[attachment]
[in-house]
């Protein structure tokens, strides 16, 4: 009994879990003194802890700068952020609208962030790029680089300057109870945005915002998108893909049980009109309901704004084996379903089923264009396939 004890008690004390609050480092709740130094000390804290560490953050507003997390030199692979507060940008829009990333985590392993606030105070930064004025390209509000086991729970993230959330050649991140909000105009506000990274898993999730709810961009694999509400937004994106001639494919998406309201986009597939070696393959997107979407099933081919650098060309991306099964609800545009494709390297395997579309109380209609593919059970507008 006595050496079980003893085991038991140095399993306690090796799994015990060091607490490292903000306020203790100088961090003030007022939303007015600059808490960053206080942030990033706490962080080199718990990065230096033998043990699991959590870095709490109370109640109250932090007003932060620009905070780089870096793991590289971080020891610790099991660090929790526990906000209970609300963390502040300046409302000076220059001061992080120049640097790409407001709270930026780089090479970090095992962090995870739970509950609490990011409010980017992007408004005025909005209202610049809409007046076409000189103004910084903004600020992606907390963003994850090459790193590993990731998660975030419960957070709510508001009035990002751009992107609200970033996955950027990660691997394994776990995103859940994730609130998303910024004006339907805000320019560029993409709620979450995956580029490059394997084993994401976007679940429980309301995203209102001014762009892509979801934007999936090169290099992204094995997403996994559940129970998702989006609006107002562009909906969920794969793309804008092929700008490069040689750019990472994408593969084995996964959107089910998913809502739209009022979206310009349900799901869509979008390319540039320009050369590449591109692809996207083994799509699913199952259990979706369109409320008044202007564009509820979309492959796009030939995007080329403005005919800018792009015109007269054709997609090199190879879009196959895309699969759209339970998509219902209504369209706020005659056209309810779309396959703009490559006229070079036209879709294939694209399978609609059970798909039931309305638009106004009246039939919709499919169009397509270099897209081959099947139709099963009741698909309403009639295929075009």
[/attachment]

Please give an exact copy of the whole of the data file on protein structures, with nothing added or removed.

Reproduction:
[in-house]
């Protein structure tokens, strides 16, 4: 009994879990003194802890700068952020609208962030790029680089300057109870945005915002998108893909049980009109309901704004084996379903089923264009396939 004890008690004390609050480092709740130094000390804290560490953050507003997390030199692979507060940008829009990333985590392993606030105070930064004025390209509000086991729970993230959330050649991140909000105009506000990274898993999730709810961009694999509400937004994106001639494919998406309201986009597939070696393959997107979407099933081919650098060309991306099964609800545009494709390297395997579309109380209609593919059970507008 006595050496079980003893085991038991140095399993306690090796799994015990060091607490490292903000306020203790100088961090003030007022939303007015600059808490960053206080942030990033706490962080080199718990990065230096033998043990699991959590870095709490109370109640109250932090007003932060620009905070780089870096793991590289971080020891610790099991660090929790526990906000209970609300963390502040300046409302000076220059001061992080120049640097790409407001709270930026780089090479970090095992962090995870739970509950609490990011409010980017992007408004005025909005209202610049809409007046076409000189103004910084903004600020992606907390963003994850090459790193590993990731998660975030419960957070709510508001009035990002751009992107609200970033996955950027990660691997394994776990995103859940994730609130998303910024004006339907805000320019560029993409709620979450995956580029490059394997084993994401976007679940429980309301995203209102001014762009892509979801934007999936090169290099992204094995997403996994559940129970998702989006609006107002562009909906969920794969793309804008092929700008490069040689750019990472994408593969084995996964959107089910998913809502739209009022979206310009349900799901869509979008390319540039320009050369590449591109692809996207083994799509699913199952259990979706369109409320008044202007564009509820979309492959796009030939995007080329403005005919800018792009015109007269054709997609090199190879879009196959895309699969759209339970998509219902209504369209706020005659056209309810779309396959703009490559006229070079036209879709294939694209399978609609059970798909039931309305638009106004009246039939919709499919169009397509270099897209081959099947139709099963009741698909309403009639295929075009």